Providing first-rate service is complicated business. It involves both service providers (organizations and their employees) and service receivers (the customers, patients, guests, etc.). With each service event, the provider either demonstrates true competence or fails miser- ably at meeting the needs and expectations of those being served. The inherent complexity of each service event, with its own set of unique and variable inputs, process elements and outputs, means that existing “ jobs” or “roles” must often change, merge and extend. This is especially true as organizations plan strategically for short- term and long-term demand.
As organizations exist in a constant state of flux, flexibility and ambiguity, they can no longer rely solely on job- or task-based methods for identifying and developing competent and effective employees. Such approaches to talent management usually involve the identification and assessment of a core set of necessary knowledge, skills, abilities and other characteristics that are empirically associated with the effective performance of critical job tasks in a specific job. This approach works very well in situations where sampling of the job tasks is straightforward and where it is possible to easily track and quantify task performance.
What happens, however, when one’s job tasks vary so substantially from day to day that there is not an easily identifiable single set of required skills or capabilities? What if the primary job tasks are accomplished via a wide variety of behavioral approaches? And what about situations in which an employee’s performance metrics are not fully within that employee’s control, but rather are the result of a very complex interaction between one person and another, within a changing work context? These questions come up in many of today ’s complex service environments and highlight some of the challenges associated with relying only on a job-task and job-fit based approach to identifying new talent for a service-providing organization.
Questions like these have also led many organizational decision makers and assessment specialists to offer alternative approaches to measuring and developing employee capabilities, and identifying individuals’ fit within the broader organization. An increasingly common approach involves focusing on workers’ competencies. Working with competencies is difficult, however, due to the challenge of defining these competencies and a tendency to focus on aspects of the job rather than characteristics or qualities of the person. Despite these challenges, the powerful utility of a competency- based approach should encourage many service organizations to seriously consider adjusting their talent management strategies and practices.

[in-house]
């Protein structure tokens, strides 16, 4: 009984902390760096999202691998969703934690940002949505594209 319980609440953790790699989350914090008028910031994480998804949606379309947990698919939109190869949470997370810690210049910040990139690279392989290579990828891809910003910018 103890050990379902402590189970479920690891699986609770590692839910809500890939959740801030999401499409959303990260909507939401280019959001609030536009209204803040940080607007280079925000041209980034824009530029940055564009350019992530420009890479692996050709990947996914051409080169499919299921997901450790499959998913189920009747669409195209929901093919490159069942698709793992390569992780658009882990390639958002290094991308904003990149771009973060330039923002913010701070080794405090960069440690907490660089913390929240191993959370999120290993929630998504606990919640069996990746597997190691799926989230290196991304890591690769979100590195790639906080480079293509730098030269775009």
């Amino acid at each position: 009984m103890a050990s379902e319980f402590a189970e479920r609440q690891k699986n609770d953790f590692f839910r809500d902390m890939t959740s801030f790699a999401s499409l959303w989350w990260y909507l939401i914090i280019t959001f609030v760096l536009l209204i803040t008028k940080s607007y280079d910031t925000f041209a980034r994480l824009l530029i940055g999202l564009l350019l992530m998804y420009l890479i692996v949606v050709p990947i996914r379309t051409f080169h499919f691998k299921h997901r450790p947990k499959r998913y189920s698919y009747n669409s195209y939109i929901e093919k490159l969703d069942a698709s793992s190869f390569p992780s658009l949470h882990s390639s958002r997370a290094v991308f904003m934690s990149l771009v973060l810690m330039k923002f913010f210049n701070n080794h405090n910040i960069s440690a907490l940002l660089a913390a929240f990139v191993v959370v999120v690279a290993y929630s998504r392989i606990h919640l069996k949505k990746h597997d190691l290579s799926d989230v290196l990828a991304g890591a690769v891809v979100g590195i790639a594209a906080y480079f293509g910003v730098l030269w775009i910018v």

Many definitions of competencies can be found in existing assessment and business literature. Most definitions suggest that competencies reflect underlying characteristics of individuals that are closely associated with certain behavioral tendencies or capabilities. These, in turn, are expected to lead to competent performance within the work domain. In many cases, a person’s competencies may align closely with his/her personality traits or underlying motives. A competency, there- fore, represents something more than a basic knowledge, skill or ability requirement for a job.
Competency-based talent management is broadly appealing because it is so intuitively linked to the ultimate talent management goal: successfully building and maintaining a competent (i.e., effective or, better still, high-performing) workforce. The implication is that by hiring individuals who possess the right competencies (behavioral tendencies and capabilities) an organization can increase the overall competence of its workforce and its ability to do the work at hand. The ability to link competencies within individual workers to demonstrated competence on the job is especially appealing for organizations that have typically had difficulty quantifying performance quality. For instance, how does one define good service? A useful definition will vary greatly from one service event to another, and it is entirely possible that a variety of behavioral approaches can all lead to equally positive service outcomes. Instead of attempting to define effective performance in terms of a well-defined task, the challenge in this type of situation is in capturing those service-related behaviors that are most likely to lead to a positive customer reaction. This is where a focus on competencies can make sense.